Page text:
September 2010

An Alternative Environmental Future for Haiti

September 30, 2010

Haiti is famous around the world primarily for its problems, one being advanced ecological destruction.  However, as with its other problems, citizens – with international friends and the occasional help of the government – are working to turn this around and create a healthy environment.
Aldrin Calixte tells of the social, economic, and political causes of the environmental crisis and what is being done to create a different future. One of Haiti’s principal environmental advocates, Aldrin is an agronomist who specializes in natural resource management. 

Call to Action: End Poverty by Building Working Food Economies

September 23, 2010

The Working Group on the Food Crisis, an ad-hoc coalition of of organizations working on human rights, environmental, and economic issues related to food, has just launched the US Food Sovereignty Alliance. To celebrate the launch of this new movement, they have called for a week of action in support of food and environmental justice worldwide.

Below is their call to action:

Emerging out of the US Working Group on the Food Crisis (www.usfoodcrisisgroup.org), the US Food Sovereignty Alliance will be the first of its kind in the United States. To celebrate its launch, we encourage people fighting for food justice and sovereignty to take actions during the week of October 10-17.

New Report on Gender Based Violence in Haiti

September 23, 2010

The Institute for Justice and Democracy in Haiti partnered with MADRE, TransAfrica Forum, and the law schools of the University of Minnesota and the University of Virginia to release "Our Bodies are Still Trembling: Haitian Women’s Fight Against Rape," the first report of its kind to focus exclusively on the crisis of violence against Haitian women and girls that has emerged in the aftermath of the earthquake. The report contains interviews with victims, statistical analysis of sexual violence in the refugee camps, and recommendations for steps to address this escalating problem.

Getting Their Reward on Earth: Haitian Social Movements and Reconstruction

September 23, 2010

“There needs to be a new vision for Haiti, and that vision needs to come from the people,” says  Marc-Arthur Fils-Aimé, director of the Karl Leveque Cultural Institute (commonly known by its Creole acronym ICKL), a grassroots center which supports peasant and other popular organizations to help them develop their analysis and capacity as a movement.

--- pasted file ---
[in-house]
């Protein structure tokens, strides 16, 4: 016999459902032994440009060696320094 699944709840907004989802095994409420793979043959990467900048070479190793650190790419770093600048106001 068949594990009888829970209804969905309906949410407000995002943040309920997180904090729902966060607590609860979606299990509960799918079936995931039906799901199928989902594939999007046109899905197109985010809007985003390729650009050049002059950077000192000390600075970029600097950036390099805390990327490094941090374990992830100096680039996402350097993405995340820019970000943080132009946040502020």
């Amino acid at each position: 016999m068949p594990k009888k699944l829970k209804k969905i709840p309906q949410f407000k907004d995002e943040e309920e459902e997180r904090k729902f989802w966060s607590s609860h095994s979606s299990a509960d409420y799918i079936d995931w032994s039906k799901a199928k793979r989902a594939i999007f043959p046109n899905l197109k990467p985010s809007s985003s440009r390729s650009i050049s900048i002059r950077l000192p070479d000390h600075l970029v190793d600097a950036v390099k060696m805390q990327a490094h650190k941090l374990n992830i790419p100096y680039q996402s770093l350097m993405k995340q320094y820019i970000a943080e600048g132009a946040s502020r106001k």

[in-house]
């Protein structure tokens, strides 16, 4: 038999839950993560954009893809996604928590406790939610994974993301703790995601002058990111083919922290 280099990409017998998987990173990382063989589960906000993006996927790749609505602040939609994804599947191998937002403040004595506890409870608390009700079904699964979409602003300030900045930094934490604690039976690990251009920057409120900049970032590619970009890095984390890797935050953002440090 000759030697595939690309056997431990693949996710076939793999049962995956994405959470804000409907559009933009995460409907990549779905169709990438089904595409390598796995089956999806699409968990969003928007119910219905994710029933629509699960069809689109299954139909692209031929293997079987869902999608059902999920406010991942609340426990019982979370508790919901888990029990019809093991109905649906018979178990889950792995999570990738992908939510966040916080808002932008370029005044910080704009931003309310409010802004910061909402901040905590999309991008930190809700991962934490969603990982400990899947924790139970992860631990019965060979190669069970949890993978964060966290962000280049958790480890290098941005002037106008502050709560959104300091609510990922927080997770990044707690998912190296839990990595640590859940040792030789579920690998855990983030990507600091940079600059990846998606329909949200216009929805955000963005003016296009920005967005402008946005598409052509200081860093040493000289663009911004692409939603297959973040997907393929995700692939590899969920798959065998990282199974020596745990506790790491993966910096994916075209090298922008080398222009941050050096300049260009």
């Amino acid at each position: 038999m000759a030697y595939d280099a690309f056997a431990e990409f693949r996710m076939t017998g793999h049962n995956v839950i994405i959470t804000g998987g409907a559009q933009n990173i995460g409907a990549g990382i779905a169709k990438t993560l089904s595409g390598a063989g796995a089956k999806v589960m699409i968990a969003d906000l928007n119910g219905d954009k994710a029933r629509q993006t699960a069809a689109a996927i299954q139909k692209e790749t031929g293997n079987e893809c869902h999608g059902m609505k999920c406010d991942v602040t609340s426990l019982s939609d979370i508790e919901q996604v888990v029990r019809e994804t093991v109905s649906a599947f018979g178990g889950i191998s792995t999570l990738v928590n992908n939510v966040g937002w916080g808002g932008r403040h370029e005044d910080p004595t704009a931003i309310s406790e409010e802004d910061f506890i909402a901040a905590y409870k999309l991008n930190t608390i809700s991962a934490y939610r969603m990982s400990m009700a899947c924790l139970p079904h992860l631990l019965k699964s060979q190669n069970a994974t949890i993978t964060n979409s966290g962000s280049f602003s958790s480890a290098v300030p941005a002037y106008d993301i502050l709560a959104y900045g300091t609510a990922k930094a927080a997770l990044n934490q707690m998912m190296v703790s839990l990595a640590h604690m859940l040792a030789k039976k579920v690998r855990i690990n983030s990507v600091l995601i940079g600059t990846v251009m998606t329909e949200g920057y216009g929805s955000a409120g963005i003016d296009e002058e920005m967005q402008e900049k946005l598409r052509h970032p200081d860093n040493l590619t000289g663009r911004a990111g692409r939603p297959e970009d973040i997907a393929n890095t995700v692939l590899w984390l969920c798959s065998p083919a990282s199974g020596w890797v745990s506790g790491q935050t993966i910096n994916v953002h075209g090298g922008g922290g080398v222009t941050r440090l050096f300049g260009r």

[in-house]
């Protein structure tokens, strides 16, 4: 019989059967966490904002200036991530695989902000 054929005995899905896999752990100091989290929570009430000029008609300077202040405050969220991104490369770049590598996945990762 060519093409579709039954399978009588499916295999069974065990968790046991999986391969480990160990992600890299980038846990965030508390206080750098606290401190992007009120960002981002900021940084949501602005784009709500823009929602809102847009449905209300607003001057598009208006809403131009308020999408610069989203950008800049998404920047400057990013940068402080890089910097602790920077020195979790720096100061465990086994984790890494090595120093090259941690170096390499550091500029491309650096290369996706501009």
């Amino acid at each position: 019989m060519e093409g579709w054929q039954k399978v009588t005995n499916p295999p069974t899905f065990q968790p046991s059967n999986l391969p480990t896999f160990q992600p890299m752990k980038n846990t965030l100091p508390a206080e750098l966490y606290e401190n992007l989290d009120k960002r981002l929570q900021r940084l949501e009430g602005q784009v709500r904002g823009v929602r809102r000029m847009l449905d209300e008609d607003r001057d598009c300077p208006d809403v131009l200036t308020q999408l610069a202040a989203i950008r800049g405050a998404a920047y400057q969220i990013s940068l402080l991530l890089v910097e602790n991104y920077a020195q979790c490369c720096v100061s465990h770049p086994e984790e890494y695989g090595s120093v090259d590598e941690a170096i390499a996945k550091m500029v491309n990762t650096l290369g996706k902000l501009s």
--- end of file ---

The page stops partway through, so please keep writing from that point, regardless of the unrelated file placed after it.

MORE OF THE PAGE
Post-earthquake Haiti is often portrayed in the international media, by some international humanitarian organizations, and by the U.S. government as a nation of victims whose future depends on the largess of the international community.

Biking to a Just Economy

September 23, 2010

This October 25th, Other Worlds’ friends and allies at Shikshantar are setting forth on a “Cycle Yatra” - a week long bicycle pilgrimage through rural Rajastan, India.  What makes their journey different than your average bike tour is what they are leaving behind: money.  Participants set off without any food, money, gadgets, or medicines.  They trade labor for food and housing in the communities that they pass through, learning new skills, and sharing songs, games, and stories with the people they meet.

 

"Help Us Produce, Don't Give Us Food": Food Sovereignty in Haiti (Part IV)

September 16, 2010

Jonas Deronzil is a farmer from the village of Mogé in Haiti’s fertile Artibonite Valley, and one of about 2,000 members of a production and marketing cooperative.  Here he analyzes the problems Haitian small producers face, notably U.S. food imports, and proposes alternatives.

I am a peasant planter, that’s all I do. From 1974 when I got out of school, I attached myself to my hoe so I could earn my bread.  I’ve been farming for 36 years. 

"The Last Thing to Lose are Your Dignity and Hope": Haitian Refugee Camps Model Future Society (Part II)

September 9, 2010

If one positive thing has come from the earthquake of January 12, it is the greater inclusion of Haiti in the human family. True, the catastrophe has brought out of the woodwork many scoundrels – individuals, corporations, agencies, and governments – looking to gain wealth and power off of poverty and disaster.  But it has also cracked open many hearts and brought solidarity from people everywhere who view themselves as citizens of the world. One group of women and men who already viewed themselves that way is the Movement of Dominican-Haitian Women (MUDHA by its Spanish acronym).

New Tactics Win Big for Worker Rights

September 3, 2010

This Labor Day, many in the US labor movement are celebrating a historic victory for the Domestic Workers United (DWU), whose 10-year struggle for the rights of nannies, elder care aids, and house cleaners bore fruit this week, as New York Governor David Patterson signed the Domestic Workers Bill of Rights into law.  This new bill expands the basic labor rights that many Ame

"Even If We're Peasants, We Deserve to Live Too": Tèt Kole on the Needs of Haitian Farmers

September 2, 2010

Tèt Kole Ti Peyizan Ayisyen (Heads Together Small Producers of Haiti) is the oldest peasant group in Haiti, born covertly in 1970 during the Duvalier dictatorship. Today Tèt Kole is one of Haiti’s two national peasant farmer movements, with more than 55,000 members in all ten departments of the country. Here, members talk about their problems, needs, and priorities for their future.*